http://www.china-mike.com/chinese-cultur...confucius/

That was ridiculously easy. You really are an ignoramus.

Insufferable know-it-all.Einstein God has a plan for us. Please stop screwing it up with your prayers.
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09-09-2016, 11:42 PM
RE: Feedback requested on a new hypothesis on the origin of atheism
(08-09-2016 09:30 PM)Aliza Wrote:  
(07-09-2016 10:12 PM)Randy Ruggles Wrote:  2. Theism is the default position. We are all born believers. Evolution has caused us to be this way due to its survival advantage.

Except no. That's neither a fact, nor is it something supported in the bible. In fact, the exact opposite is what's supported in the bible.

You and I are from different religions, but your religion is founded on my religion, Judaism. Whether you believe that the world was created in six literal days or billions of years, Judaism teaches that the Torah was given to the Jews well into the development of human history. This leaves a period of time before the Jews were instructed on how to worship G-d. During this period of time, humanity lives by a set of rules we now call call the seven Noahide laws. A requirement to worship G-d is not listed among these laws; only that if a person does choose to worship, it can't be to an idol.

Clearly, atheism was a valid position to take at least at one point in time, so I don't think you can convincingly make the argument that all people are theists by default... especially when your beliefs are built upon a Jewish foundation.

Actually the Bible, in the New Testament, says we are all born believers. But I realize you are Jewish and are referring to the Torah - or what Christians call the Old Testament. (Hope that does not offend you. Most Christians I know have a strong affection for Jewish people - me included.)

You mention a "requirement to worship G-d." But is that not different from an awareness of God's existence? Satan (I understand some Jews don't believe in Satan) knows God exists but does not worship him. And I know of many atheists (Matt Dillahunty for example) who say that even if God existed they would never worship him. What I'm saying is that I'm not sure if biblically - whether Old Testament or New - we can say atheism was ever a valid position to take. That won't mean much to atheists who don't accept the authority of the Bible but that is the Christian position and, as far as I can see, should be the Jewish one as well.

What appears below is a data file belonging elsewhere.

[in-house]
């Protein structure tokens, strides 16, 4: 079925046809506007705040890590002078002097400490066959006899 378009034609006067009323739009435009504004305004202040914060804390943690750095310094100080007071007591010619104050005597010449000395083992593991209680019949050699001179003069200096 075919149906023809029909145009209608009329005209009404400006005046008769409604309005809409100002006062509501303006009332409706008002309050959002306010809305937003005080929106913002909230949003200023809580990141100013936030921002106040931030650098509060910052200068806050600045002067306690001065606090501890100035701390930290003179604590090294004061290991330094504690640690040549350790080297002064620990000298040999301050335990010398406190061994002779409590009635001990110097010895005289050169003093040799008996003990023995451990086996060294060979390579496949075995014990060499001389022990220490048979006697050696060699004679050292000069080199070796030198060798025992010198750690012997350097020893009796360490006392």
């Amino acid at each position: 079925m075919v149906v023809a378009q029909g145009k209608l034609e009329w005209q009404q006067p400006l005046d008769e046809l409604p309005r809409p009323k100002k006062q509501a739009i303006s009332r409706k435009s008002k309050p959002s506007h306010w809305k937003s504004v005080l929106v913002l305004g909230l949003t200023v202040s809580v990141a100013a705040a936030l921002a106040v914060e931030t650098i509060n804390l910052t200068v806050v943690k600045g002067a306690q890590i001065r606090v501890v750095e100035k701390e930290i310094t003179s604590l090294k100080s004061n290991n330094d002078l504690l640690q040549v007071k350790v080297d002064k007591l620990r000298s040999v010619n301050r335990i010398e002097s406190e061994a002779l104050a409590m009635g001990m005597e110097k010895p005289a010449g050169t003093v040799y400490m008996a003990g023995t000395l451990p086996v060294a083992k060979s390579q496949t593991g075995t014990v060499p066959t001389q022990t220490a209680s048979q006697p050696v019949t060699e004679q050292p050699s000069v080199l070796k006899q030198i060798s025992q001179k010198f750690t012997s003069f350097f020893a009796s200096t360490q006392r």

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09-09-2016, 11:48 PM
RE: Feedback requested on a new hypothesis on the origin of atheism
(08-09-2016 09:32 PM)Stevil Wrote:  
(07-09-2016 10:12 PM)Randy Ruggles Wrote:  Hello. This is my first time posting and even visiting here.
Welcome.
(07-09-2016 10:12 PM)Randy Ruggles Wrote:  I must say at the outset that I am not an atheist but a Christian theist.
OK
(07-09-2016 10:12 PM)Randy Ruggles Wrote:  I have a tremendous interest in science and am considering writing a book about a new hypothesis I have been working on for the origin of atheism.
Not sure that science is the right topic with regards to "the origin of atheism".

(07-09-2016 10:12 PM)Randy Ruggles Wrote:  A common claim from atheists I encounter is that we are all born atheists, that atheism is the default position and that people typically come to their theistic beliefs through childhood indoctrination.

But new research in neuroscience, however, is showing that this appears not to be the case and that we are actually all born believers.
Believers in what? In who?